The pristine waters of the western and central Pacific Ocean are dotted with thousands of small islands, ranging from low-lying atolls to jungle-covered volcanoes. This diverse region is rich in marine resources and biodiversity—wealth that feeds local communities and drives their economies.
Scattered among these remote isles are tens of thousands of objects floating on the ocean's surface. Unlike the natural landscape, these are composed of manmade materials. Small rafts, often made of plastic or bamboo with net or rope hanging from them, drift with the currents. Tuna fishermen toss them in the water, confident that the intrigue of something bobbing at the surface, along with dangling bits below, will attract large schools of tuna. It almost always works.
On April 29, The Pew Charitable Trusts announced a new project, funded in part by the Gordon and Betty Moore Foundation, designed to help local fishery managers track and regulate these objects—and the fishing that results from their use—by way of satellite technology already employed on fishing vessels.
The western and central Pacific is home to the world's largest tuna fishery, with an annual market value of over $7 billion. A significant portion of this catch is in the waters of Parties to the Nauru Agreement, or PNA, eight island nations that have joined together to manage shared tuna resources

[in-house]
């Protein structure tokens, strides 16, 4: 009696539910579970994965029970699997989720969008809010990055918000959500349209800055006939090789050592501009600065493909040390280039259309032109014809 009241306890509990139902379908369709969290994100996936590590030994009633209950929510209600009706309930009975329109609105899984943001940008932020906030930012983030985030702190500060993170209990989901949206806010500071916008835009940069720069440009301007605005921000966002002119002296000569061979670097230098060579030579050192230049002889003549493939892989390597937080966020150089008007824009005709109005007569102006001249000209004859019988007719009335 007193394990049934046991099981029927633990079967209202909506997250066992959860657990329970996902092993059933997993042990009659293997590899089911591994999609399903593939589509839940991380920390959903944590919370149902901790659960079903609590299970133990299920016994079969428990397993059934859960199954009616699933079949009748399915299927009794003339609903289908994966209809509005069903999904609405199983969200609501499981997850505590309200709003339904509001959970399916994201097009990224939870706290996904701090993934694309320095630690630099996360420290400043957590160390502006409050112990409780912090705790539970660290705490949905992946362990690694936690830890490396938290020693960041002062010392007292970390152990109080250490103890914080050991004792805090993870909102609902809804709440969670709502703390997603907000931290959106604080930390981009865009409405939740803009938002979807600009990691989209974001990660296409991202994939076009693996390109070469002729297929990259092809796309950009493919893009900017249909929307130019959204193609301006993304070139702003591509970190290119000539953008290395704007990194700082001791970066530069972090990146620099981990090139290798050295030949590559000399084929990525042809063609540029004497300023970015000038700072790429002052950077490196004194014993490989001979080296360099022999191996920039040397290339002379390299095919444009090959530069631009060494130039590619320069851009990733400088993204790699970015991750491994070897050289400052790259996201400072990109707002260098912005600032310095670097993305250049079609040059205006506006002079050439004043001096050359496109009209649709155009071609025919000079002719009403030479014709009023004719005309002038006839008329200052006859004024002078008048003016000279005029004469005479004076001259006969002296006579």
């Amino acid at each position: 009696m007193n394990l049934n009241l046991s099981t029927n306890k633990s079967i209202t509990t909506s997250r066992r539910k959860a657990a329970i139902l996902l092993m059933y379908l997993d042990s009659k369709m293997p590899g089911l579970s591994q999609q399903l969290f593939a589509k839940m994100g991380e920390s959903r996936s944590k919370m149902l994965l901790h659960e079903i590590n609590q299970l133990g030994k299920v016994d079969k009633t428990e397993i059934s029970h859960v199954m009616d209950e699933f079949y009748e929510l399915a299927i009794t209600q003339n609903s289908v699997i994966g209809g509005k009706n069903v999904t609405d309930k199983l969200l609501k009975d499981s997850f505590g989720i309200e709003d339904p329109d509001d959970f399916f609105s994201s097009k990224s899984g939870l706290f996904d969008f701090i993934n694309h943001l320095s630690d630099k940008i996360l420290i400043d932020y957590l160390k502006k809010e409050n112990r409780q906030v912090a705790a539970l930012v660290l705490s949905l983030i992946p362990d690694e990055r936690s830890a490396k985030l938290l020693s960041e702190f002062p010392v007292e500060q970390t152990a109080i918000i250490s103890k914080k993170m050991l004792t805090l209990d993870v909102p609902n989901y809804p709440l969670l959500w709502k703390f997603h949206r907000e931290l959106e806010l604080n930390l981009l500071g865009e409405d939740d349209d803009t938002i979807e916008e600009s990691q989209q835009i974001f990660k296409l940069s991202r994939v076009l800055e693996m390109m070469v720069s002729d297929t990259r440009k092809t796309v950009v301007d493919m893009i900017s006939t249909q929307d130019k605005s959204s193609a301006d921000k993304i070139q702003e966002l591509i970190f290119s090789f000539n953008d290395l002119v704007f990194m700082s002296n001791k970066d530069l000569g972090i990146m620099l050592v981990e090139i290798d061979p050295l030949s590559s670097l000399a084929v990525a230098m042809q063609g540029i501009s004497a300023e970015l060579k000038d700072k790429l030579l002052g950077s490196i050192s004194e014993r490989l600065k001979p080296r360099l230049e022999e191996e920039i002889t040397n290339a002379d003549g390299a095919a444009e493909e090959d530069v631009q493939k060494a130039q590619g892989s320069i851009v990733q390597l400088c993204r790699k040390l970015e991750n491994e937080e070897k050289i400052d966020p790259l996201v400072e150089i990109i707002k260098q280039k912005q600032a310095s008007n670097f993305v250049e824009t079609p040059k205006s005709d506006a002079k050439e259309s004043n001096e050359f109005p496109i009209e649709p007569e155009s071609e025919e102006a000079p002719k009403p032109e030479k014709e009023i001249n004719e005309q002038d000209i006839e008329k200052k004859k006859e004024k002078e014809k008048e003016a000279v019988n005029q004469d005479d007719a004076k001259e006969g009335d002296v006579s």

Tuna fishing within these countries' waters is often done in association with floating objects called fish aggregating devices, or FADs. Typically used by large-scale, commercial purse-seine vessels, FADs make catching fish all but guaranteed because some tuna species come together in large schools under floating objects. What is also certain is that the net encircling the FAD will similarly haul in other marine life and vulnerable species, such as small tuna, sharks, and billfish, that are attracted to that same floating object. Once snared, sharks and other fish—including young tuna—are brought on board, most barely alive. This wasteful bycatch threatens the region's tuna populations and marine biodiversity.
“FADs are an extension of a fishing vessel. They may not be physically connected, but these large purse-seine vessels wouldn't be able to haul in the tons of tuna they do without the floating object's ability to attract fish,” said Amanda Nickson, director of Pew's global tuna conservation work.
Still, FADs are largely unlicensed, unregulated, unreported, and untracked, despite regional requirements to report their use. Recent studies estimate that 30,000 to 50,000 FADs are introduced into the water each year in the western and central Pacific. Although fishing vessels must be registered and authorized, the same provision doesn't apply to FADs. Vessels are free to hurl an unlimited number of the devices into the ocean. Many are never recovered, leading to piles of plastic and netting washing up on reefs and beaches or just drifting in the sea and contributing to marine litter. Current management measures have done nothing to reduce the bycatch of other species. In fact, overfishing of the region's bigeye tuna population continues to be driven by uncontrolled FAD fishing.